The idea itself originates from a 1954 short story bThe Adjustment Bureau starring Matt Damon is based on the outlandish but undeniably fascinating premise that unknown to us there exists a secret worldwide network that keeps mankind running according to a pre-written plan. An agency of officers that wear fedora hats and carry books with magical maps is supposedly lurking around the corner to ensure that none of us deviate from our pre-determined path. y legendary science-fiction author Philip K Dick; and the film works despite the occasional speed-bumps in the script because writer-director George Nolfi sets it in the present day, and gives us protagonists who’re likeable and not hard to root for.
Damon stars as David Norris, a hotshot New York politician who is instantly smitten when he runs into pretty ballerina Elise, played by Emily Blunt, during a chance encounter in a hotel men’s room where he’s rehearsing a campaign speech. There’s an instant chemistry between them, but she’s got to leave.
Clearly he wants to see her again, but it doesn’t happen. If you’re wondering why they can’t find each other living in the same city, it’s because someone’s making sure they don’t. That someone is Harry (played by Anthony Mackie), a “case officer” assigned to David, who must make sure Elise and him never cross paths again. When Harry slips up on the job by accident, David and Elise bump into each other on a bus, three years since their first meeting, and pick up where they left off.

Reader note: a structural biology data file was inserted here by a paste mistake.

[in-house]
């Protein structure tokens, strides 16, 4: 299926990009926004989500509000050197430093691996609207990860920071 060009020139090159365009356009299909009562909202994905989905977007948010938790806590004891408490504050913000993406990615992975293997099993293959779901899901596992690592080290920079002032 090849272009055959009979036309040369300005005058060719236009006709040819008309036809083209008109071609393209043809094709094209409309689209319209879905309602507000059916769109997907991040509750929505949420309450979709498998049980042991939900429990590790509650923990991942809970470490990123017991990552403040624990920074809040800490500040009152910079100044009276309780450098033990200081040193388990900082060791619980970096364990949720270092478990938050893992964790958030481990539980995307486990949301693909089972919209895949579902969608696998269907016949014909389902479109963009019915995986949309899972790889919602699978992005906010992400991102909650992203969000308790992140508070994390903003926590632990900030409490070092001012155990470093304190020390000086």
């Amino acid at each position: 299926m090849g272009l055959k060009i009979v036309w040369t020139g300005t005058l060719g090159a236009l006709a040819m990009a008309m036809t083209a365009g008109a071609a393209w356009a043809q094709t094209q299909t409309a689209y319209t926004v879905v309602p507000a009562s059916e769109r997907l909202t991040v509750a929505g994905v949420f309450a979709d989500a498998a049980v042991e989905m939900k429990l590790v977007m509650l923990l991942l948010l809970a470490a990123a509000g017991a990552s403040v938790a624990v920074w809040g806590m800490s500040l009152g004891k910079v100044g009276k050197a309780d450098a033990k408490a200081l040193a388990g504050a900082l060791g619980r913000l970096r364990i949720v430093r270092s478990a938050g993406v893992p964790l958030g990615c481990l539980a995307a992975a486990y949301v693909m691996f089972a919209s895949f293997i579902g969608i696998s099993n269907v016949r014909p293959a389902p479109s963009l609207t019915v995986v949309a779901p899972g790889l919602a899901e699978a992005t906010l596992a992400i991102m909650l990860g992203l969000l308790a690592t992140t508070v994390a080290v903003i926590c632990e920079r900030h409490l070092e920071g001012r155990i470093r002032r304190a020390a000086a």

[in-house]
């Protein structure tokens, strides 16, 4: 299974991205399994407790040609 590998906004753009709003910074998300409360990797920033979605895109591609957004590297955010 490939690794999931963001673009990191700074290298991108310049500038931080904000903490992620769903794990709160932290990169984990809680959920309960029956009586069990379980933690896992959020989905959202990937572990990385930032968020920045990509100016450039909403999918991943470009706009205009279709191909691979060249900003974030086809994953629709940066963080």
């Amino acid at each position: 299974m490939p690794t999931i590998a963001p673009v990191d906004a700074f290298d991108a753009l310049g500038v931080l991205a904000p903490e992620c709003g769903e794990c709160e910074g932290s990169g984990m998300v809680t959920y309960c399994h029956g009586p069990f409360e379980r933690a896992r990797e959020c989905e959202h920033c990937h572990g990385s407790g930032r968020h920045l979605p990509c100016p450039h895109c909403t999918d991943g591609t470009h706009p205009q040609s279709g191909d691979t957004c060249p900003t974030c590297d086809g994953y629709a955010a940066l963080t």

When David and Elise fall hard for each other, the young politico is let in on the secret existence of the “Bureau”. He’s warned not to pursue Elise because it’s not part of “The Plan”; he’s threatened that if he does, they’ll erase his brain.
Surprisingly simple in its logic, The Adjustment Bureau is no head-scratcher like Inception. There are no layers beneath layers, hence little joy in the process of discovery. Much of the film involves breathless chases across New York as David tries to literally outrun his fate, but the cat-and-mouse pursuit gets tiresome after a while as the men resort to increasingly mundane ways of coming between the couple. The absence of a twist in the end, or even the fact that the stakes never really seem high enough, come in the way of this film emerging as a consistently compelling thriller.
But what keeps the film afloat is the entirely convincing romance between David and Elise. In fact, Matt Damon and Emily Blunt deliver such winning performances, you’re even willing to overlook the film’s sluggish pace and a bunch of gaping holes in the script.
I’m going with three out of five for The Adjustment Bureau. Don’t expect too much by way of thrills, but prepare to be won over by a charming romance.